Battle Zone: The Shared Bedroom
The Face-Off: Your 4-year-old played with your 6-year-old's truck without permission. In retaliation, the 6-year-old has beheaded her little sister's beloved doll.
What's Going On: Competing for your attention may be the number-one rivalry trigger, but sharing -- arguing over space and possessions -- is at the heart of most sibling conflict. And the closer the quarters, the more fodder there is for fighting.
Keeping the Peace: When children share a bedroom, it's important that each gets the opportunity to express himself. That way, they're less likely to take out frustrations on each other. Let each kid pick out his own sheets and put up pictures he likes on the wall over his bed. Make sure each child has a shelf where he can keep any off-limits possessions from his sibling.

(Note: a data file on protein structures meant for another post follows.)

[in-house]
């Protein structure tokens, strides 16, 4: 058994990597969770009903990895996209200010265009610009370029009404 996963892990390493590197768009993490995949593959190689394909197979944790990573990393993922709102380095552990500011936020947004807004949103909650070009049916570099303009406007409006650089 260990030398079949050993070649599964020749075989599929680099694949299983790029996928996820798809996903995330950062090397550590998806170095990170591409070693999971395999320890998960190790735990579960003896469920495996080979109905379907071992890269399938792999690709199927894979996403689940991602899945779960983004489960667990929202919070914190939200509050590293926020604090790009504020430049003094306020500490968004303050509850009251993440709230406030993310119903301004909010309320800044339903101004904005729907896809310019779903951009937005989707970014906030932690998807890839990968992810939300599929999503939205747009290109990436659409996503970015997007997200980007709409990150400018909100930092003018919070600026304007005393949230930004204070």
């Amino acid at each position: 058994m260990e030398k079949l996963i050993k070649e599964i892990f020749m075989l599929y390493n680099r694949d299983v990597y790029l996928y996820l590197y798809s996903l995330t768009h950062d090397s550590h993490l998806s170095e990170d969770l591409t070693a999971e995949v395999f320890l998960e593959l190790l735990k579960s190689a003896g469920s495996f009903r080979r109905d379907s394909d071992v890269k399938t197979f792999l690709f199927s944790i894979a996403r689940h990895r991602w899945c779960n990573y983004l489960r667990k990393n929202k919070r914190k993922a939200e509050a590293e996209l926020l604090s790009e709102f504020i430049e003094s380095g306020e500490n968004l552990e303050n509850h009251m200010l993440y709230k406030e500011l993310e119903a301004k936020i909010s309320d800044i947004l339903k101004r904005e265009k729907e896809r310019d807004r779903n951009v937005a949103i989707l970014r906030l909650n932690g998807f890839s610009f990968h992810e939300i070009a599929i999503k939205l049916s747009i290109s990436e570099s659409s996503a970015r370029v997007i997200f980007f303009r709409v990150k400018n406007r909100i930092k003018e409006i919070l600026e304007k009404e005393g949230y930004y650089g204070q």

Also, ask your kids to work together to create room rules. Some ideas: "You can't take my stuffed animals unless you ask me for them first," or "This room is for both of us, so we can't slam the door and keep somebody out." As kids learn to share, they'll hone skills such as taking turns, respecting others, and negotiating, says Nancy Samalin, author of Loving Each One Best: A Caring and Practical Approach to Raising Siblings. But keep in mind that everyone needs a room of one's own (at least metaphorically). Sometimes siblings simply need time apart from each other. Make sure that you occasionally arrange separate playdates or activities for each. And even when they're home together, make sure they each have space to do their own thing without having to share 50-50. Being proactive about making sure each of your children gets enough one-on-one time with you will go a long way toward ending rivalry. The last thing you want to do is inadvertently foster competition. That means you must resist the urge to compare behavior, abilities, or temperaments -- and always stay on message about how your love for each kid is completely equal.